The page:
THOUGHTS: Intergenerational, small-town secrets abound in this supernatural horror novel. Debut author Courtney Gould is a writer that horror fans will want to follow; she’s delivered a compelling brew of elements for spooky book season!

Horror          Amy V. Pickett, Ridley SD

YA – The Lucky List

Lippincott, Rachael. The Lucky List. Simon & Schuster, 2021. 978-1-534-46853-5. $18.99. 294 p. Grades 7-12.

Shunned by her high school peers for boldly kissing an underclassman at the junior prom in full view of her well-liked boyfriend, Matt, Emily Clark faces a lonely summer in Huckabee, her small Pennsylvania town. Her best friend, Kiera, is working as a counselor at a sleep away camp; Matt is kind but confused at her actions; her dad is as distracted by work as ever leaving Emily to pack up her deceased mother’s belongings. Still nursing her grief over her mother’s passing three years prior from cancer, Emily finds a bucket list her mother penned her senior year of high school. When her parents’ best friend, Johnny Carter, moves to Huckabee from Hawaii with his daughter, Blake, the two girls spend a special summer together. Both motherless, they bond easily, and Blake is supportive when the diffident, cautious Emily challenges herself to check off the twelve points on her mother’s list. Convinced this accomplishment will reveal the new and improved Emily, she finds herself—with Blake’s encouragement and help—jumping off cliffs, sleeping under the stars, fending off others to steal forbidden apples, picking a four-leaf clover, etc. until ultimately, she is faced with the final task: kissing Matt. Rachael Lippincott’s The Lucky List is a cozy coming-of-age novel with a LBGTQ+ theme. Narrator Emily relates the questioning, the fears, the missteps of discovering whom one really is authentically and satisfyingly. The relationship between Emily and Blake is gradual and fun; the soul-searching Emily is relatable. A pleasant read for any teen, but may strike a particular chord with those grappling with their sexual identity.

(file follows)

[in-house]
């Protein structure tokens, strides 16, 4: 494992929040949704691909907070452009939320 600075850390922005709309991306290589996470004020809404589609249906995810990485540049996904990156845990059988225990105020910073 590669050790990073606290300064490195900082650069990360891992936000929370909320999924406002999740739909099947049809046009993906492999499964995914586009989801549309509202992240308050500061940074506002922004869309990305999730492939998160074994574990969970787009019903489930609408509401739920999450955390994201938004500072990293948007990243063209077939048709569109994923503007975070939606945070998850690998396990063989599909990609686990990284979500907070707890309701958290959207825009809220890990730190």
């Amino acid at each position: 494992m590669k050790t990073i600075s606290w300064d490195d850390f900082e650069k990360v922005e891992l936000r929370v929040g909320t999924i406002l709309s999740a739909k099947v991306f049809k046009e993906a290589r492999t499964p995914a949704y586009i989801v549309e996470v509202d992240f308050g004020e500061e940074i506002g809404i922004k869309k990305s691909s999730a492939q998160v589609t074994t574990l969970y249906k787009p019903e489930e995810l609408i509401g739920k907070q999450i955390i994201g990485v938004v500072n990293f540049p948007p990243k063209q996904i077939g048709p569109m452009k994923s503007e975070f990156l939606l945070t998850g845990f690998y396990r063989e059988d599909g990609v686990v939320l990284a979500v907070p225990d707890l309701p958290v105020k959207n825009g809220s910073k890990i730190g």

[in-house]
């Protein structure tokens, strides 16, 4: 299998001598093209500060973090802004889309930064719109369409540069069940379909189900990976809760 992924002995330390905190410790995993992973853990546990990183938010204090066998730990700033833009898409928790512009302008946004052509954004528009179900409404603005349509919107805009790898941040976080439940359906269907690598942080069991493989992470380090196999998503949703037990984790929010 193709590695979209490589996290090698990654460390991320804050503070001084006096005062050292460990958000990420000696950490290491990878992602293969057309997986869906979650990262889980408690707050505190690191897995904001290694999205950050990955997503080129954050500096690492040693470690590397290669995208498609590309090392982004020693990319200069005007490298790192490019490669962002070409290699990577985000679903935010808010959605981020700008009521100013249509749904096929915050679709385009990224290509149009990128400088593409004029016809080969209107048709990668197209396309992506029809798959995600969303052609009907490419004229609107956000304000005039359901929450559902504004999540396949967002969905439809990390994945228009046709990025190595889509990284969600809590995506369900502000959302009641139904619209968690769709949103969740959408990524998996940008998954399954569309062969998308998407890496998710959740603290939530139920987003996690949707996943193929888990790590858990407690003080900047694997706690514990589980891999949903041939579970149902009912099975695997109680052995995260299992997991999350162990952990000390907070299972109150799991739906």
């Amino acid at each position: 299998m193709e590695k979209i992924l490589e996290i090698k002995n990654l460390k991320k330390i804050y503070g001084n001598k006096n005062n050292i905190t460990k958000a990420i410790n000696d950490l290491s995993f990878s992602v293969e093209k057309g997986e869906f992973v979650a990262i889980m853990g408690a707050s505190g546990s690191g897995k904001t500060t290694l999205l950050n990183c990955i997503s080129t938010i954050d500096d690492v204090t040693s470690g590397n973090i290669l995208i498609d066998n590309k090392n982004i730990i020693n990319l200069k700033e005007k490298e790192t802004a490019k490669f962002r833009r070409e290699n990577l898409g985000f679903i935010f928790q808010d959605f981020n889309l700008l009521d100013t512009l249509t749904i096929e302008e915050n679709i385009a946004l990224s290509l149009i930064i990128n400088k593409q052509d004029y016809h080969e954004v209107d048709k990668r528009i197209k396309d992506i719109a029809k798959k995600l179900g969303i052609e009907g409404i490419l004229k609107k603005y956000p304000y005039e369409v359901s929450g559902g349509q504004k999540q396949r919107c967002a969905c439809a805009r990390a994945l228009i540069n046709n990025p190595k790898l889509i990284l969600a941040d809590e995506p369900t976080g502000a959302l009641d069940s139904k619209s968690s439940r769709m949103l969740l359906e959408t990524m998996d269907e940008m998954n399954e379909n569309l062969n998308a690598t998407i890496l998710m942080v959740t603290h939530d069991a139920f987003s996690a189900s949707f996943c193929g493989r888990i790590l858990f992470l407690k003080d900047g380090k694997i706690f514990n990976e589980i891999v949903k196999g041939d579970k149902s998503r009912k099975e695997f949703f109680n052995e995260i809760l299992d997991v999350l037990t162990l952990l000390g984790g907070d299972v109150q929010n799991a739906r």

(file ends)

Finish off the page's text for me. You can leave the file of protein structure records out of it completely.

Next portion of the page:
THOUGHTS: The Lucky List is a light read, heavy on friendship and caring rather than sex. The awakening of a person to her sexual identity may be helpful addition on school library shelves.

Realistic Fiction          Bernadette Cooke  School District of Philadelphia

MG – Frankie & Bug

Forman, Gayle. Frankie & Bug. Aladdin, 2021. 978-1-534-48253-1. 288 p. $17.99. Grades 5-8.

Tired of experiencing life in 2021? Jump back to the summer of 1987, before social media, cell phones, and when summer break meant kids had an opportunity to get bored. Bug was all ready to go to the beach every day with her brother, but he was too cool for that now. While she was moping about, her upstairs neighbor informed her that his nephew would be coming to stay for the summer. Though they don’t hit it off at first, Frankie and Bug cover a lot of ground as ten and eleven year olds in Venice Beach. From sleuthing to try uncover the midnight marauder to a lesson or two in self identity, Frankie and Bug discover the importance of being true to yourself and family is who you surround yourself with.

THOUGHTS: A fantastic addition to middle level libraries. It’s a relief to read a story without the burden of current times, but one that still hits a lot of major themes. The story includes LGBTQ+ and Hispanic representation in an age appropriate manner.

Realistic Fiction          Samantha Hull, Ephrata Area SD